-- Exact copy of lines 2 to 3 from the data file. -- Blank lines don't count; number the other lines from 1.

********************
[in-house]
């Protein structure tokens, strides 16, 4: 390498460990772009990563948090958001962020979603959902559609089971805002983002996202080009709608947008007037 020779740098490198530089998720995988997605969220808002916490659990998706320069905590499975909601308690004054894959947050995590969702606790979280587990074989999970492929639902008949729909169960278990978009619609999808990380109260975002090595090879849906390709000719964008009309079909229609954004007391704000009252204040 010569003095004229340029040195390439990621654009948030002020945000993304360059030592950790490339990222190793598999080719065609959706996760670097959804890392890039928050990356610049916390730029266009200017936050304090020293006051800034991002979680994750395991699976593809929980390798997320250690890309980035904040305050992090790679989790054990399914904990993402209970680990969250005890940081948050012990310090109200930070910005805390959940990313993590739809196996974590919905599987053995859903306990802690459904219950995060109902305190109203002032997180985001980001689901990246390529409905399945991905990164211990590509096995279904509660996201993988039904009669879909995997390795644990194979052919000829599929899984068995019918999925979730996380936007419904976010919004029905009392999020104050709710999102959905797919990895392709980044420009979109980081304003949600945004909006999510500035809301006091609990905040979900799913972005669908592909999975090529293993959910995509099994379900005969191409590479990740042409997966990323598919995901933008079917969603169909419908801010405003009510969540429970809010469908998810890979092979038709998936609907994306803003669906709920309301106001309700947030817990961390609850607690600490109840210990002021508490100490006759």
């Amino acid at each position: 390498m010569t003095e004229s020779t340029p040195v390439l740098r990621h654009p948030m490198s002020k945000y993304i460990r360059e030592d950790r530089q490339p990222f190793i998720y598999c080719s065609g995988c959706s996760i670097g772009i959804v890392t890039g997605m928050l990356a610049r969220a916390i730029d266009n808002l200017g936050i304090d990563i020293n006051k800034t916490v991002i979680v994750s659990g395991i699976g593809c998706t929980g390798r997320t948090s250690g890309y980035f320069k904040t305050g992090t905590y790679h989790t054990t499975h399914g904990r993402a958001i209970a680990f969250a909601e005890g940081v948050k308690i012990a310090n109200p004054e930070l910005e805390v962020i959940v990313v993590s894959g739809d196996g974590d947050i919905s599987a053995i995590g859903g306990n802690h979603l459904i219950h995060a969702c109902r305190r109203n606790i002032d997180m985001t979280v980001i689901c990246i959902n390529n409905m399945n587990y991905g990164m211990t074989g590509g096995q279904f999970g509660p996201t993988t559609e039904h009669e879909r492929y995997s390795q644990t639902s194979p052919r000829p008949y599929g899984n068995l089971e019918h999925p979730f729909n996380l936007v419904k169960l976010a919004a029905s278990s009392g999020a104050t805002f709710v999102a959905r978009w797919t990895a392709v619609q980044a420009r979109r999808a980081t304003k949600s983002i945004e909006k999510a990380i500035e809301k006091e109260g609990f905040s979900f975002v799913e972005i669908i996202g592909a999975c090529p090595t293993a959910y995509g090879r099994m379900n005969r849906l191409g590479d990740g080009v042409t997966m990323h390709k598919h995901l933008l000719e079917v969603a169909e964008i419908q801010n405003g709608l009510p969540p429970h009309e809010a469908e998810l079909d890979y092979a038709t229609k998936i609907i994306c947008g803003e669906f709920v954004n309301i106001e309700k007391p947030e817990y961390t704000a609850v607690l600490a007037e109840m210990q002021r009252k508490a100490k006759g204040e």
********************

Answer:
């Protein structure tokens, strides 16, 4: 390498460990772009990563948090958001962020979603959902559609089971805002983002996202080009709608947008007037 020779740098490198530089998720995988997605969220808002916490659990998706320069905590499975909601308690004054894959947050995590969702606790979280587990074989999970492929639902008949729909169960278990978009619609999808990380109260975002090595090879849906390709000719964008009309079909229609954004007391704000009252204040 010569003095004229340029040195390439990621654009948030002020945000993304360059030592950790490339990222190793598999080719065609959706996760670097959804890392890039928050990356610049916390730029266009200017936050304090020293006051800034991002979680994750395991699976593809929980390798997320250690890309980035904040305050992090790679989790054990399914904990993402209970680990969250005890940081948050012990310090109200930070910005805390959940990313993590739809196996974590919905599987053995859903306990802690459904219950995060109902305190109203002032997180985001980001689901990246390529409905399945991905990164211990590509096995279904509660996201993988039904009669879909995997390795644990194979052919000829599929899984068995019918999925979730996380936007419904976010919004029905009392999020104050709710999102959905797919990895392709980044420009979109980081304003949600945004909006999510500035809301006091609990905040979900799913972005669908592909999975090529293993959910995509099994379900005969191409590479990740042409997966990323598919995901933008079917969603169909419908801010405003009510969540429970809010469908998810890979092979038709998936609907994306803003669906709920309301106001309700947030817990961390609850607690600490109840210990002021508490100490006759």
């Amino acid at each position: 390498m010569t003095e004229s020779t340029p040195v390439l740098r990621h654009p948030m490198s002020k945000y993304i460990r360059e030592d950790r530089q490339p990222f190793i998720y598999c080719s065609g995988c959706s996760i670097g772009i959804v890392t890039g997605m928050l990356a610049r969220a916390i730029d266009n808002l200017g936050i304090d990563i020293n006051k800034t916490v991002i979680v994750s659990g395991i699976g593809c998706t929980g390798r997320t948090s250690g890309y980035f320069k904040t305050g992090t905590y790679h989790t054990t499975h399914g904990r993402a958001i209970a680990f969250a909601e005890g940081v948050k308690i012990a310090n109200p004054e930070l910005e805390v962020i959940v990313v993590s894959g739809d196996g974590d947050i919905s599987a053995i995590g859903g306990n802690h979603l459904i219950h995060a969702c109902r305190r109203n606790i002032d997180m985001t979280v980001i689901c990246i959902n390529n409905m399945n587990y991905g990164m211990t074989g590509g096995q279904f999970g509660p996201t993988t559609e039904h009669e879909r492929y995997s390795q644990t639902s194979p052919r000829p008949y599929g899984n068995l089971e019918h999925p979730f729909n996380l936007v419904k169960l976010a919004a029905s278990s009392g999020a104050t805002f709710v999102a959905r978009w797919t990895a392709v619609q980044a420009r979109r999808a980081t304003k949600s983002i945004e909006k999510a990380i500035e809301k006091e109260g609990f905040s979900f975002v799913e972005i669908i996202g592909a999975c090529p090595t293993a959910y995509g090879r099994m379900n005969r849906l191409g590479d990740g080009v042409t997966m990323h390709k598919h995901l933008l000719e079917v969603a169909e964008i419908q801010n405003g709608l009510p969540p429970h009309e809010a469908e998810l079909d890979y092979a038709t229609k998936i609907i994306c947008g803003e669906f709920v954004n309301i106001e309700k007391p947030e817990y961390t704000a609850v607690l600490a007037e109840m210990q002021r009252k508490a100490k006759g204040e």